To write in a non-coherent way, as many modern thinkers do, is to release thought in a way that promotes the free-for-all interpretation. What I mean by this is that myriad (101!) university courses on writing insist on the clear introduction and thesis and full exposition and support of thought including the Ciceronian refutation, yet writers like Benjamin and Nietszche do not write in that manner, their writing reads more like poetry. And poetry in its brevity and empty spaces, its laconicisms, is more mystical, more like the Delphic Oracle, to my mind, because of lack of explicitness. Or where such exists, one is to develop a special technique of reading. Many practical-minded people feel suspicious of this and wonder at the efficacy of something so obscure. Misunderstanding arises. Things fall apart; the centre cannot hold... Where are the maxims to lead the uninitiated into this thought? If the medium is the message, it promises difficulty. My measure here is A. E. Housman's "Application of Thought" and his warning, "Mistakes are therefore made which could not be made if the matter under discussion were any corporeal object, having qualities perceptible to the senses. The human senses have had a much longer history than the human intellect, and have been brought much nearer to perfection: they are far more acute, far less easy to deceive. The difference between an icicle and a red-hot poker is really much slighter than the difference between truth and falsehood or sense and nonsense; yet it is much more immediately noticeable and much more universally noticed, because the body is more sensitive than the mind. " (via) The antidote to fantastic thought he proposes is to "transpose [the idea] into sensuous terms" - which, I might add, is a feature of clear writing: illustrating the meaning of the general and abstract through the specific and concrete (as per lessons taught in writing 101).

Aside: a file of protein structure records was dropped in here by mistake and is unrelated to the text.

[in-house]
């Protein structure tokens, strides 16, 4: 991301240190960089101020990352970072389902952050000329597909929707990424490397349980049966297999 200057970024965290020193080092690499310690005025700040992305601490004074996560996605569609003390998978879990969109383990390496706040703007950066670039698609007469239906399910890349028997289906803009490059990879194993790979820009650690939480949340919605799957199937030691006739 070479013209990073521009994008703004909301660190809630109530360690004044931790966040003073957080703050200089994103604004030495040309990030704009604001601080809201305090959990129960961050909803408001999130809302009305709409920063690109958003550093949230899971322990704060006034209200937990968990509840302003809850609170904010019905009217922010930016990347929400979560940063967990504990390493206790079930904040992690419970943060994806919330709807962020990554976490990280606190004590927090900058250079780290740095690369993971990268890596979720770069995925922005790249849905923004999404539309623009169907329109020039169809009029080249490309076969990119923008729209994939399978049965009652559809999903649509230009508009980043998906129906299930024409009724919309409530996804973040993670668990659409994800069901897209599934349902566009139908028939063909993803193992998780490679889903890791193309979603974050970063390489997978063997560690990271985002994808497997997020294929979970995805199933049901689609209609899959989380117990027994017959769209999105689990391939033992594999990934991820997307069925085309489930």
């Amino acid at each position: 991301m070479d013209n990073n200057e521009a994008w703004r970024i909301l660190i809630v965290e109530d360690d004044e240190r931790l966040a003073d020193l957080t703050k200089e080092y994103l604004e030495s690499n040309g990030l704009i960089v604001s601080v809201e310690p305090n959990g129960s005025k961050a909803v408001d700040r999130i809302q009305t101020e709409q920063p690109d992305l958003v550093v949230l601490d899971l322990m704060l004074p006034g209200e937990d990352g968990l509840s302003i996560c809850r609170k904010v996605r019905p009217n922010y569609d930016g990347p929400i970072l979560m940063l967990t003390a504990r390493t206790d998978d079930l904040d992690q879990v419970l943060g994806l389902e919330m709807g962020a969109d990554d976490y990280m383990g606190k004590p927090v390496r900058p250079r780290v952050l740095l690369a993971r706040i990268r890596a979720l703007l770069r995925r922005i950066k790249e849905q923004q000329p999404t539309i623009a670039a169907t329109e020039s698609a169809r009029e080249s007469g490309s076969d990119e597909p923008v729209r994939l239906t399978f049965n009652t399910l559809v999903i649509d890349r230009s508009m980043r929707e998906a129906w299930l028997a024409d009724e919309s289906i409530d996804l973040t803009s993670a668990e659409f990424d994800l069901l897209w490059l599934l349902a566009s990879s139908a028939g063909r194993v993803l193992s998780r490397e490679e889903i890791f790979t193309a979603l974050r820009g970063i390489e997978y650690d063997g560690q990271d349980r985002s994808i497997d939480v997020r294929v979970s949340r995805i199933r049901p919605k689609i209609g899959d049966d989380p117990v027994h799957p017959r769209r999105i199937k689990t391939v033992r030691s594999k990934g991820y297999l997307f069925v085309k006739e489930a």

So there is something altruistic to some of the attempts to seek the essential in a thinker's work, to extract from it. To demonstrate through pictures. We may speak of morality in this respect because it is a moral responsibility to be accurate if one is re-presenting someone else's ideas.
In many ways, the fate of a thinker rests on whether they have managed to gather a following capable of explaining their worth to others. This is easily seen in the book review given to the unknown or 'unearthed' author.
If a person finds a thinker's work meaningful, it is their job, I think, to apply or to show to others the value of that work. To just say it is valuable and to criticise those who do not share this view I think is not very good use of hard mental work.
That said, there is a very simple useful presentation of a thinker's ideas, as popularised by the Serbian literary critic Jovan Skerlić, who would begin his reviews by praising until his eponymous "but" at which point he would consider a work's flaws. To my mind, this is always the form of an effective attempt to "read or evaluate" a person's work.



No comments:

Post a Comment

Creative Commons License